Other factors that could account for the decrease in cigarette consumption in Oregon probably did not contribute to the decline. Smuggling or cross-border sales probably are insignificant because a large proportion of Oregon's population resides in Portland, near Washington, where cigarette prices are higher. Increased sales on Indian reservations in the state probably would not contribute to the decline because cigarettes sold on reservations are taxed, and tribes are reimbursed only for tobacco taxes paid by tribal members. Another possibility is that the observed downward trend for Oregon may reflect national declines. Although reliable national data are not available for 1998, it is unlikely that the decrease in Oregon reflects secular trends. During 1990-1997, the annual rate of decline in consumption for all 50 states averaged only 1.4% (8).

Oregon's decrease in cigarette consumption also appears to be resulting in decreases in smoking prevalence. Preliminary data from the Behavioral Risk Factor Surveillance System for 1996-1998 indicate that prevalence of current smoking among adults in Oregon declined 6.4%, representing 35,000 fewer smokers. The decline in cigarette consumption in Oregon, California, and Massachusetts indicates that an adequately funded, comprehensive tobacco-control program can quickly and substantially reduce tobacco use.

References

  1. Pierce JP, Gilpin EA, Emery SL, et al. Has the California Tobacco Control Program reduced smoking? JAMA 1998;280:893-9.

  2. Connolly G, Robbins H. Designing an effective statewide tobacco control program -- Massachusetts. Cancer Supplement 1998;83:2722-7.

  3. Center for Population Research and Census. Population estimates for Oregon, July 1, 1998. Portland, Oregon: Portland State University, College of Urban and Public Affairs, 1998.

  4. Anonymous. Monthly state cigarette tax reports, Jan. 1997 to Jul. 1998. Washington, DC: The Tobacco Institute, 1998.

  5. Population Estimates Program, Bureau of the Census, Economics and Statistics Administration, US Department of Commerce. State population estimates: annual time series, July 1, 1990 to July 1, 1998. Accessed February 10, 1999.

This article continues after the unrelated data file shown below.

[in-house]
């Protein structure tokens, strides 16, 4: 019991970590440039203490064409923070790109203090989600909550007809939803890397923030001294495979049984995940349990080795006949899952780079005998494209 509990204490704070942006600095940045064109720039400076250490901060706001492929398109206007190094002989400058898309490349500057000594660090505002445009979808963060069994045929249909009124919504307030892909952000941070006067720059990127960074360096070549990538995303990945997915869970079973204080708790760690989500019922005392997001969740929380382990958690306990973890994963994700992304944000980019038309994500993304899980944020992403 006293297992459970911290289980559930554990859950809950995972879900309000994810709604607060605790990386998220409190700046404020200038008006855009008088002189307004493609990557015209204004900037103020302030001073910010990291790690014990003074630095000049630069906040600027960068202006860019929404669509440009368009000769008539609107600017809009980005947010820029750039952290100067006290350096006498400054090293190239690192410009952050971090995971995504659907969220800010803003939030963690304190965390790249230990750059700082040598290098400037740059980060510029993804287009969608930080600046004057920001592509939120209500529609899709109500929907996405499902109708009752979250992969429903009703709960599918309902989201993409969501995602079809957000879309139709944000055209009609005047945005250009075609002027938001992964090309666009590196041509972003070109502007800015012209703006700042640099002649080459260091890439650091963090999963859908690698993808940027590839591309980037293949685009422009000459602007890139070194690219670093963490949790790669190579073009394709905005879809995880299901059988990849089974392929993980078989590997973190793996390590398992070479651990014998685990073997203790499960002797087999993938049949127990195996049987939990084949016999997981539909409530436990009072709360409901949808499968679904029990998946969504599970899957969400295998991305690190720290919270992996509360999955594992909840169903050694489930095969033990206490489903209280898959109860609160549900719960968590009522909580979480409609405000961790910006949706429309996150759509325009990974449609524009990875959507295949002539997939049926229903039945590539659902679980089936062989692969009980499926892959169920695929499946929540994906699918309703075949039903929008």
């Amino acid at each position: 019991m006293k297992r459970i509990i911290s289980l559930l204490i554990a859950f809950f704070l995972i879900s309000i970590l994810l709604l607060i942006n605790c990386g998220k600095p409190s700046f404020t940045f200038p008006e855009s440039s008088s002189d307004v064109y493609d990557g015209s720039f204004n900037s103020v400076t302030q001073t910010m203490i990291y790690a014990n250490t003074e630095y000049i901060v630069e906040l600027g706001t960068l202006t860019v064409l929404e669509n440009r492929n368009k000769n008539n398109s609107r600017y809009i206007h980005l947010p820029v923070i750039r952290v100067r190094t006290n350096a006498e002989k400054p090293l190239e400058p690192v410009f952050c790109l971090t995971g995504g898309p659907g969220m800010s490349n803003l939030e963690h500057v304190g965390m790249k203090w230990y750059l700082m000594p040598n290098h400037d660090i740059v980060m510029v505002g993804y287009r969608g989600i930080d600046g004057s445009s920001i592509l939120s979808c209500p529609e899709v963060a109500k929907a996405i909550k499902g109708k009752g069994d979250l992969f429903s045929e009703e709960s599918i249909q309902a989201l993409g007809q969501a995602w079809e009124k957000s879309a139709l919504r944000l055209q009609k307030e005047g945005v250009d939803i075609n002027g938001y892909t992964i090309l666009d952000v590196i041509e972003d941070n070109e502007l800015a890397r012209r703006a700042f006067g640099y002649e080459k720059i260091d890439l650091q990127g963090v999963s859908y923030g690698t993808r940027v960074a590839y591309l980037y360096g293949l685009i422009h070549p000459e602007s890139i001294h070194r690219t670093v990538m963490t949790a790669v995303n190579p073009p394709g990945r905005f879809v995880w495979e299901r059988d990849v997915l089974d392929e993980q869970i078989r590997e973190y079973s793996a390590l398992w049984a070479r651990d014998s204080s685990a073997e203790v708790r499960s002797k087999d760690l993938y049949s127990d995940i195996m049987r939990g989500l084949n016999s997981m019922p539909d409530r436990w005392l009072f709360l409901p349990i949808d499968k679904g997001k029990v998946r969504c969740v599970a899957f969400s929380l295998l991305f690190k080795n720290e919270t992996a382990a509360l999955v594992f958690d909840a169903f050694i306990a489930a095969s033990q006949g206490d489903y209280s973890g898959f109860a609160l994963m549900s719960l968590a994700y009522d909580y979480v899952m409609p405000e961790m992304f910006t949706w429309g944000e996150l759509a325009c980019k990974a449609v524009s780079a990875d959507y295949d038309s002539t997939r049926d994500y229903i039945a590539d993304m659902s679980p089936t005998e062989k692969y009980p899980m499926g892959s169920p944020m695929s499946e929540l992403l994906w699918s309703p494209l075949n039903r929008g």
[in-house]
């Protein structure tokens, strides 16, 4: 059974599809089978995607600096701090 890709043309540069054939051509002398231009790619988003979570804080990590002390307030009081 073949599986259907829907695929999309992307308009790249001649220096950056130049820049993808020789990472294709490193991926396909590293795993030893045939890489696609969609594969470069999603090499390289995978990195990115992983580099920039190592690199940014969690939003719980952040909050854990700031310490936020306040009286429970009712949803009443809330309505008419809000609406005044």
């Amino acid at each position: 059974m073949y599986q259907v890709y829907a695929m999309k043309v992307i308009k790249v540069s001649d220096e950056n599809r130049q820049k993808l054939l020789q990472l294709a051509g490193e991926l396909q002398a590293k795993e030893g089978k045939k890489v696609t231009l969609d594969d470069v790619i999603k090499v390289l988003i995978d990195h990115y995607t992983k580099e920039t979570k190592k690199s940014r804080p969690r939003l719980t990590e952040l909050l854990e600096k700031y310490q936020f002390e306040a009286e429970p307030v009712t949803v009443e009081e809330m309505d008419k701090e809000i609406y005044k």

6. Chaloupka FJ, Warner KE. The economics of smoking. In: Newhouse J, Culyer A, eds. The handbook of health economics. Amsterdam, The Netherlands: Elsevier Science, 1999 (in press).

  7. CDC. Cigarette smoking before and after an excise tax increase and an antismoking campaign -- Massachusetts, 1990-1996. MMWR 1996;45:966-70.

  8. Anonymous. The tax burden on tobacco: historical compilation. Vol 32. Washington, DC: The Tobacco Institute, 1997.



    Figure_1

    Figure_1
    Return to top.


Use of trade names and commercial sources is for identification only and does not imply endorsement by the U.S. Department of Health and Human Services.

References to non-CDC sites on the Internet are provided as a service to MMWR readers and do not constitute or imply endorsement of these organizations or their programs by CDC or the U.S. Department of Health and Human Services. CDC is not responsible for the content of pages found at these sites. URL addresses listed in MMWR were current as of the date of publication.


All MMWR HTML versions of articles are electronic conversions from typeset documents. This conversion might result in character translation or format errors in the HTML version. Users are referred to the electronic PDF version (http://www.cdc.gov/mmwr) and/or the original MMWR paper copy for printable versions of official text, figures, and tables. An original paper copy of this issue can be obtained from the Superintendent of Documents, U.S. Government Printing Office (GPO), Washington, DC 20402-9371; telephone: (202) 512-1800. Contact GPO for current prices.

**Questions or messages regarding errors in formatting should be addressed to mmwrq@cdc.gov.

 
USA.gov: The U.S. Government's Official Web PortalDepartment of Health and Human Services
Centers for Disease Control and Prevention   1600 Clifton Rd. Atlanta, GA 30333, USA
800-CDC-INFO (800-232-4636) TTY: (888) 232-6348 - Contact CDC–INFO
A-Z Index
  1. A
  2. B
  3. C
  4. D
  5. E
  6. F
  7. G
  8. H
  9. I
  10. J
  11. K
  12. L
  13. M
  14. N
  15. O
  16. P
  17. Q
  18. R
  19. S
  20. T
  21. U
  22. V
  23. W
  24. X
  25. Y
  26. Z
  27. #